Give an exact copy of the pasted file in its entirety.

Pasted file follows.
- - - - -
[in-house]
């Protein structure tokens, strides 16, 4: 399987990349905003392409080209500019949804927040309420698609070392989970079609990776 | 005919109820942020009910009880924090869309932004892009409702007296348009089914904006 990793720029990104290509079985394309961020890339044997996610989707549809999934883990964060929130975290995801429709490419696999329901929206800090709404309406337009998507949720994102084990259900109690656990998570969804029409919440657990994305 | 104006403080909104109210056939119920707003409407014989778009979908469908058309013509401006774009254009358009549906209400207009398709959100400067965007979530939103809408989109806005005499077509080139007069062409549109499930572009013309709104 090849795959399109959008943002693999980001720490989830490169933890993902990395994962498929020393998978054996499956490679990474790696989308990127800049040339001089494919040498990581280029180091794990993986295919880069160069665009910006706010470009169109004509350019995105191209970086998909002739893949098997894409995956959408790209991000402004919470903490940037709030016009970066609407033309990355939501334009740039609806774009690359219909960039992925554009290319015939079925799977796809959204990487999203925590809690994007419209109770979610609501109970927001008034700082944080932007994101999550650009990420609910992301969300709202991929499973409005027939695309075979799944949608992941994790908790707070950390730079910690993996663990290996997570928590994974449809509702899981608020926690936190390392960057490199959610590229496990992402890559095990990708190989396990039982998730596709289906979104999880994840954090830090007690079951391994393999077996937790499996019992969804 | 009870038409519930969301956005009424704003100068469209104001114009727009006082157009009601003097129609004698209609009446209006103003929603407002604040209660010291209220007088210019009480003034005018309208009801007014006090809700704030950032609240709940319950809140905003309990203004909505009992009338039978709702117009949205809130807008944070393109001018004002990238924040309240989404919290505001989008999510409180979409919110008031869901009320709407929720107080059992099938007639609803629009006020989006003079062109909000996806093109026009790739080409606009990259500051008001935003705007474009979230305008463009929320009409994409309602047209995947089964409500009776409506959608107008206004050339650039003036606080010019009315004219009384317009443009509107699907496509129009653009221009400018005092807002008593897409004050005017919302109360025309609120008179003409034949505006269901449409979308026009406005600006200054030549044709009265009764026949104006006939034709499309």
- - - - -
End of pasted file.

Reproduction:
[in-house]
């Protein structure tokens, strides 16, 4: 399987990349905003392409080209500019949804927040309420698609070392989970079609990776 | 005919109820942020009910009880924090869309932004892009409702007296348009089914904006 990793720029990104290509079985394309961020890339044997996610989707549809999934883990964060929130975290995801429709490419696999329901929206800090709404309406337009998507949720994102084990259900109690656990998570969804029409919440657990994305 | 104006403080909104109210056939119920707003409407014989778009979908469908058309013509401006774009254009358009549906209400207009398709959100400067965007979530939103809408989109806005005499077509080139007069062409549109499930572009013309709104 090849795959399109959008943002693999980001720490989830490169933890993902990395994962498929020393998978054996499956490679990474790696989308990127800049040339001089494919040498990581280029180091794990993986295919880069160069665009910006706010470009169109004509350019995105191209970086998909002739893949098997894409995956959408790209991000402004919470903490940037709030016009970066609407033309990355939501334009740039609806774009690359219909960039992925554009290319015939079925799977796809959204990487999203925590809690994007419209109770979610609501109970927001008034700082944080932007994101999550650009990420609910992301969300709202991929499973409005027939695309075979799944949608992941994790908790707070950390730079910690993996663990290996997570928590994974449809509702899981608020926690936190390392960057490199959610590229496990992402890559095990990708190989396990039982998730596709289906979104999880994840954090830090007690079951391994393999077996937790499996019992969804 | 009870038409519930969301956005009424704003100068469209104001114009727009006082157009009601003097129609004698209609009446209006103003929603407002604040209660010291209220007088210019009480003034005018309208009801007014006090809700704030950032609240709940319950809140905003309990203004909505009992009338039978709702117009949205809130807008944070393109001018004002990238924040309240989404919290505001989008999510409180979409919110008031869901009320709407929720107080059992099938007639609803629009006020989006003079062109909000996806093109026009790739080409606009990259500051008001935003705007474009979230305008463009929320009409994409309602047209995947089964409500009776409506959608107008206004050339650039003036606080010019009315004219009384317009443009509107699907496509129009653009221009400018005092807002008593897409004050005017919302109360025309609120008179003409034949505006269901449409979308026009406005600006200054030549044709009265009764026949104006006939034709499309």